The Myths and Legends Behind The Ironspell Chronicles

If you’ve been a fan of mine for some time, I’d wager you probably know I take quite a bit from myths and legends. It’s not surprising to see werewolves and vampires in an urban fantasy. But what about the gods and the creatures, such as the Jotun? Well, in the next several posts, I’m going to give you insight into my crazy world and what I’ve borrowed and from where.

Norse Legends

Not surprisingly, I take from the Norse and Viking legends. The Norse had some pretty cool ideas when it came to their pantheon and the landvaettr (land spirits) that inhabited their world. The Norse had their own version of zombies, vampires, and yes, even werewolves, so I tried to blend that into my writings to provide richness in that particular world.  If you’re a fan of the Marvel comics, you know that Jotun are giants. In the myths, Jotun could be frost giants, fire giants, or something else. I tried very hard with Winter of Our Discontent and Oathbreaker to add these creatures to the story and make them believable. You’ve already seen Eir, Loki, Odin, Thor, and Tyr, not to mention Fenrir and Jormungandr, so I figure that’s pretty well covered.

What About the Christian Side?

I’ve decided to add the archangels and demons (not to be confused with Tuzren, the daemon) to the mix because Christianity has its own rich lore. I decided that dealing with the Watchers and the Angels gives me enough to work with without adding Yahweh and Jesus to the story. Sure, the Christian god is part of people’s faith, which is why I keep the story focused on the angels and demons. I figure the Christian god has enough to do without worrying about what our hero, Ironspell, is doing. Plus, he’s got angels to handle the tasks at hand.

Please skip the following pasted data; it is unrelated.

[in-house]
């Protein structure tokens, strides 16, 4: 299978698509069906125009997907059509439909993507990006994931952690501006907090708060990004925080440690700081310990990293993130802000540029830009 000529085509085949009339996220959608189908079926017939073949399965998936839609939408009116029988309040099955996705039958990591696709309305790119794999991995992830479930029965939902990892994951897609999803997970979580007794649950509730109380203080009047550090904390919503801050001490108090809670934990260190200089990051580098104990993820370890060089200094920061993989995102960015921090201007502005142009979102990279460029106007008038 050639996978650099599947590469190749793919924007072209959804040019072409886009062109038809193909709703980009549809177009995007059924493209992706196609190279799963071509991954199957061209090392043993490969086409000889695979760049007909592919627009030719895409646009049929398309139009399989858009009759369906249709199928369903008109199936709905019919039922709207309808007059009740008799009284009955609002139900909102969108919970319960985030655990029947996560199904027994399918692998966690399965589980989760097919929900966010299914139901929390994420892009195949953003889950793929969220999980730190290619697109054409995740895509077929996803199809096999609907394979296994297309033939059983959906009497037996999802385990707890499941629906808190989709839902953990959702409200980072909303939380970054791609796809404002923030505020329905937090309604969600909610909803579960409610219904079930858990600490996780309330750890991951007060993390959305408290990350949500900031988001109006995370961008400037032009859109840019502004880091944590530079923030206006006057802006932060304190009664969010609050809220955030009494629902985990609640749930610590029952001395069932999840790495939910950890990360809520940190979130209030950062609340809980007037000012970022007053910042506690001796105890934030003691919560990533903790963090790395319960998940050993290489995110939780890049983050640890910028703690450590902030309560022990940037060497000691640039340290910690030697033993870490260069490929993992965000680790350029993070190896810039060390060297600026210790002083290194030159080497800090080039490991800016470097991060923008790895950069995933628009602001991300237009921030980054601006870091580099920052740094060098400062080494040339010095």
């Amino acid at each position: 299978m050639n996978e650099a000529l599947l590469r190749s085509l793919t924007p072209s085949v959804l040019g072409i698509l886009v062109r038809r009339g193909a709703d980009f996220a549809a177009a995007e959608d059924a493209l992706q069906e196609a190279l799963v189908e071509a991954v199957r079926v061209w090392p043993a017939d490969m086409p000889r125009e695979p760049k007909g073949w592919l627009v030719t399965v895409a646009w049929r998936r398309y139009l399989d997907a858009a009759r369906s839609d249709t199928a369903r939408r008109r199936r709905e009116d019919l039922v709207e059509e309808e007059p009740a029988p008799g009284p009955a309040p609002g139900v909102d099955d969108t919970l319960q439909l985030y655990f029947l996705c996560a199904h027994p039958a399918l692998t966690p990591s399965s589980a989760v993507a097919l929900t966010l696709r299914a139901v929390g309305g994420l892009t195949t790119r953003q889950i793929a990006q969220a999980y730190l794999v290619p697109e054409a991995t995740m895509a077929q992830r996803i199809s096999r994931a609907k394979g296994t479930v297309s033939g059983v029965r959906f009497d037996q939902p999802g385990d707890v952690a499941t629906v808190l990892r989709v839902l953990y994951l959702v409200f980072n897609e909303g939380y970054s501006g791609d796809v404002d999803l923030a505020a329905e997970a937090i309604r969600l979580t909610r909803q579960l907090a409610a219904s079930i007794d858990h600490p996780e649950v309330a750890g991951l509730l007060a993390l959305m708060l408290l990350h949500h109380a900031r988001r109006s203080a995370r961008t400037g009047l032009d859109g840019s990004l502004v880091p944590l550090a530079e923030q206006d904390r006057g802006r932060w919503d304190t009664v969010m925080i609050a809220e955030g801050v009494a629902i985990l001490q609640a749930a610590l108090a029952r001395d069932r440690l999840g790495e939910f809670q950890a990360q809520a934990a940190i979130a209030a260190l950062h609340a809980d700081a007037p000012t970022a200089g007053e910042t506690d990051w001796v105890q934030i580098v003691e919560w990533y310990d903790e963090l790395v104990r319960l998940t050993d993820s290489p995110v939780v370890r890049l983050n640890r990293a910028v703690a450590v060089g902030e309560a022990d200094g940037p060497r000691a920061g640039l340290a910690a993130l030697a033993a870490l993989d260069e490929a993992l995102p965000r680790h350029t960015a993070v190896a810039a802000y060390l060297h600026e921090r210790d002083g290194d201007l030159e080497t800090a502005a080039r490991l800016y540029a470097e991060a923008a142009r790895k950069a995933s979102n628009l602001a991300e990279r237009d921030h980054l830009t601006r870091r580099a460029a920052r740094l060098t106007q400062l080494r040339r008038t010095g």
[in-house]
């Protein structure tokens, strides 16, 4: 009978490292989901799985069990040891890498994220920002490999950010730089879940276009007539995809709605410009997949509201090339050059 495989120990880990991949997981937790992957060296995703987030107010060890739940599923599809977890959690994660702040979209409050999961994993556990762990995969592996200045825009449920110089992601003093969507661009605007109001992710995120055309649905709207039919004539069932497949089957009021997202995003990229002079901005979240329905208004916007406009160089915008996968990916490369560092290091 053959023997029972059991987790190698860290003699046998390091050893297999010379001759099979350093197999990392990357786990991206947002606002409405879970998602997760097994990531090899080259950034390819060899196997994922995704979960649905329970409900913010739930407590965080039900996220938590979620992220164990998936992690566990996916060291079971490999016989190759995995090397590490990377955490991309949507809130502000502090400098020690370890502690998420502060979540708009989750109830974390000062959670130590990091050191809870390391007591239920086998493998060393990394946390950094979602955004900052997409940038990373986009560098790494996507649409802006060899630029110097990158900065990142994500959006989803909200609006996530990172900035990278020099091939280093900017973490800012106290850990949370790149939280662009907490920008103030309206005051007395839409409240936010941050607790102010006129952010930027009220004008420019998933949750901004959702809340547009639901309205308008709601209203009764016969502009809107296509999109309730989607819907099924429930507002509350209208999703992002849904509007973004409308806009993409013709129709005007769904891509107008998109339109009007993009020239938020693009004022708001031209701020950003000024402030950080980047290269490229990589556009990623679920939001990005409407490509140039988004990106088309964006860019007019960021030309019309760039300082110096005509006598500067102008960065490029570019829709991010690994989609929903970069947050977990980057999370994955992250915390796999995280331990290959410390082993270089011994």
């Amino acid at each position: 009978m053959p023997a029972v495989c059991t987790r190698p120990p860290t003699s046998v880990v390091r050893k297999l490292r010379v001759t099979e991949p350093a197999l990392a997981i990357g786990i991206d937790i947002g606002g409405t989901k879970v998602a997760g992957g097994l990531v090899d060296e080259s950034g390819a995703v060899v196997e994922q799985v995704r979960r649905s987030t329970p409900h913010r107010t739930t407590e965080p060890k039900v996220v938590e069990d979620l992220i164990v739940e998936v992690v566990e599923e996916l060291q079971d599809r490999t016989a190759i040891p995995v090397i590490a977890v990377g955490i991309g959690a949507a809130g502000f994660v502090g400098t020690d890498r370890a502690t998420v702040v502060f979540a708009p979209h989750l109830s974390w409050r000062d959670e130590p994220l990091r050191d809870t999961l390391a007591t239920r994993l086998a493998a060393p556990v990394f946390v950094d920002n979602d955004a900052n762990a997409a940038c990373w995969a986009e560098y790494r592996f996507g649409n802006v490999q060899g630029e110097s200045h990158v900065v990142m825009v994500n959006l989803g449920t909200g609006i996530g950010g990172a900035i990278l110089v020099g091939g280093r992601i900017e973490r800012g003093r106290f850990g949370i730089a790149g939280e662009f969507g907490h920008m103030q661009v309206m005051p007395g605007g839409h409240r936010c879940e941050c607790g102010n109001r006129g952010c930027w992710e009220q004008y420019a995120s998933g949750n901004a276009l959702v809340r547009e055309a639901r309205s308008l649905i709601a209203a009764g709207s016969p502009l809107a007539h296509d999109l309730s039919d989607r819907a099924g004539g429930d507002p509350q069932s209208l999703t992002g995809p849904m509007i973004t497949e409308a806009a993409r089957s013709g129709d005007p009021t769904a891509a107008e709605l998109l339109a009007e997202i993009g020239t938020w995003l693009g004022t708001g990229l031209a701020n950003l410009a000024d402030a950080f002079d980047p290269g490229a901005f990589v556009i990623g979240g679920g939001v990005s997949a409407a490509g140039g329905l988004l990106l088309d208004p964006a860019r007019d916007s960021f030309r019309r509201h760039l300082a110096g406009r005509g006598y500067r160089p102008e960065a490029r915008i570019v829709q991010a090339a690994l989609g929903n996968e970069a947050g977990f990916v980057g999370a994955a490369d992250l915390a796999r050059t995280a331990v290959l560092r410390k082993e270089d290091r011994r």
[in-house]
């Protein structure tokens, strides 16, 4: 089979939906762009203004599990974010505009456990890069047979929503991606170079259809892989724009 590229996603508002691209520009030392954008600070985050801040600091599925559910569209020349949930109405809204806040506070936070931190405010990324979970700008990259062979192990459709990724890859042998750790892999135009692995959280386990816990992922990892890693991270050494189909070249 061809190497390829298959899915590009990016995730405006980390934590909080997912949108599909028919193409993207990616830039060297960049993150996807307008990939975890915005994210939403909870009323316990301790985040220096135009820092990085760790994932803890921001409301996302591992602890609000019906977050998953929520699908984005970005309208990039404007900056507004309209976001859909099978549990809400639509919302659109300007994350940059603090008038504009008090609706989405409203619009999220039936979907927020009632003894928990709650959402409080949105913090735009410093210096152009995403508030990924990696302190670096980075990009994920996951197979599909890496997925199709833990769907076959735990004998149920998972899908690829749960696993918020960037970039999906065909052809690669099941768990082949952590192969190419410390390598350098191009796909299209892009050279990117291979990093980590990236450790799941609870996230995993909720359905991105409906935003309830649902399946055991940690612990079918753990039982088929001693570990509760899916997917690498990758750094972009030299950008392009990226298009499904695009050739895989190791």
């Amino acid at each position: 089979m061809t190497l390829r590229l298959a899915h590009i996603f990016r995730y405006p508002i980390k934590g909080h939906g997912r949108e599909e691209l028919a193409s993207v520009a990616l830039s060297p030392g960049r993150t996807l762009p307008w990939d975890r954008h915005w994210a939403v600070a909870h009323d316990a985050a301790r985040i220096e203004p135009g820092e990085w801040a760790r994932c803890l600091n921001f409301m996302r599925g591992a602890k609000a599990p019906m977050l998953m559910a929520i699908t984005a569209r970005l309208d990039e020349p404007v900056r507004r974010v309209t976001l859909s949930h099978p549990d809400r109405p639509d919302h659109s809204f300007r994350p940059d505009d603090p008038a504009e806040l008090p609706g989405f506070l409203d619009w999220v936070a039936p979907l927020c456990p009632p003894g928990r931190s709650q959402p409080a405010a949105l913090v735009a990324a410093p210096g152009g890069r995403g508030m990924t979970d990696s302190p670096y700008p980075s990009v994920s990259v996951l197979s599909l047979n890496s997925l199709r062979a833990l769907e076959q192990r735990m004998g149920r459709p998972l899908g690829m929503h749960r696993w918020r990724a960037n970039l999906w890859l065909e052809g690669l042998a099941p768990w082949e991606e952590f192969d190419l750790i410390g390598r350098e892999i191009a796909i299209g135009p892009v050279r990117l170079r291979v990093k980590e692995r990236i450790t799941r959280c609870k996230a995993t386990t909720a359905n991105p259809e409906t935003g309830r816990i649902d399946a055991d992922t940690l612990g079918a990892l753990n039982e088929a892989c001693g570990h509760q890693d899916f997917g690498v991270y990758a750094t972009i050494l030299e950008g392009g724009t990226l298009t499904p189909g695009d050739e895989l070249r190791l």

What About Other Pantheons?

I’ll probably be adding more pantheons as the series progresses.  The Roman/Greek gods are always interesting, and probably the best known. But there are Celtic gods, Slavic gods, Hindu gods, Native American gods, and Egyptian gods. I suspect I’ll be bringing those in as the stories progress.  After all, there are plenty of rich tales in that folklore.

I’m hoping to give a little background in some of the legends I use right here as the books come out. Anyway, be free to ask questions in the comments.

Why Shifters Fascinate Us

Werewolves and other shifters have fascinated people long before Lon Cheney Jr. appeared as Larry the Wolfman on the silver screen. Just about every culture past and present, had their version of shifters, from skinwalkers to ulfhednar and beserkers to werewolves.

Whether or not you believe the old stories that many people have relegated to myth, you have to admit that the fuzzy ones with big fangs even fascinate us today. But why is that?

Shifters: The Beast Within

Part of our fascination with shifters is the exploration of the beast within us. Each of us humans have the capability of doing evil, or at least, violent acts. It is our civilization which keeps us from turning back into the animals we evolved from. It is our civilization that keeps us from being “the wolf at the door.”